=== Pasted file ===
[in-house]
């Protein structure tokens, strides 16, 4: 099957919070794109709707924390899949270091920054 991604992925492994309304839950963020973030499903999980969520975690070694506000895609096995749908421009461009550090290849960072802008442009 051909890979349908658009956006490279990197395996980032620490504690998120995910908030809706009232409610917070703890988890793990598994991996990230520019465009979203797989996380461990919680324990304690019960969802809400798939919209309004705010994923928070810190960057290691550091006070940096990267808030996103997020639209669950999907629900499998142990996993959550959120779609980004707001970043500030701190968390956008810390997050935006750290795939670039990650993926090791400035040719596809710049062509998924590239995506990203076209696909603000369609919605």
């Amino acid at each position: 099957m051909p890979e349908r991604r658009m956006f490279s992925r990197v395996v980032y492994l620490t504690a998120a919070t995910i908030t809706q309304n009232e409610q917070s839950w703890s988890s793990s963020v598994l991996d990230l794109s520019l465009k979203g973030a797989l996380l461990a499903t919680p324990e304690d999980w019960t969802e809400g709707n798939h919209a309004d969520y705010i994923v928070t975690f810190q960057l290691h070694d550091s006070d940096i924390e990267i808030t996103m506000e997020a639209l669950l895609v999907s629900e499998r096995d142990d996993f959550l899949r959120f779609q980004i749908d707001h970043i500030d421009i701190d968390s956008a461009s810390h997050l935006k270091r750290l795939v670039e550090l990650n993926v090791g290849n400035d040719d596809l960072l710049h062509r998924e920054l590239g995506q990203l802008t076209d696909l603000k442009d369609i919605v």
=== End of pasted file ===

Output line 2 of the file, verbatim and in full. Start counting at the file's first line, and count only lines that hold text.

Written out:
């Protein structure tokens, strides 16, 4: 099957919070794109709707924390899949270091920054 991604992925492994309304839950963020973030499903999980969520975690070694506000895609096995749908421009461009550090290849960072802008442009 051909890979349908658009956006490279990197395996980032620490504690998120995910908030809706009232409610917070703890988890793990598994991996990230520019465009979203797989996380461990919680324990304690019960969802809400798939919209309004705010994923928070810190960057290691550091006070940096990267808030996103997020639209669950999907629900499998142990996993959550959120779609980004707001970043500030701190968390956008810390997050935006750290795939670039990650993926090791400035040719596809710049062509998924590239995506990203076209696909603000369609919605």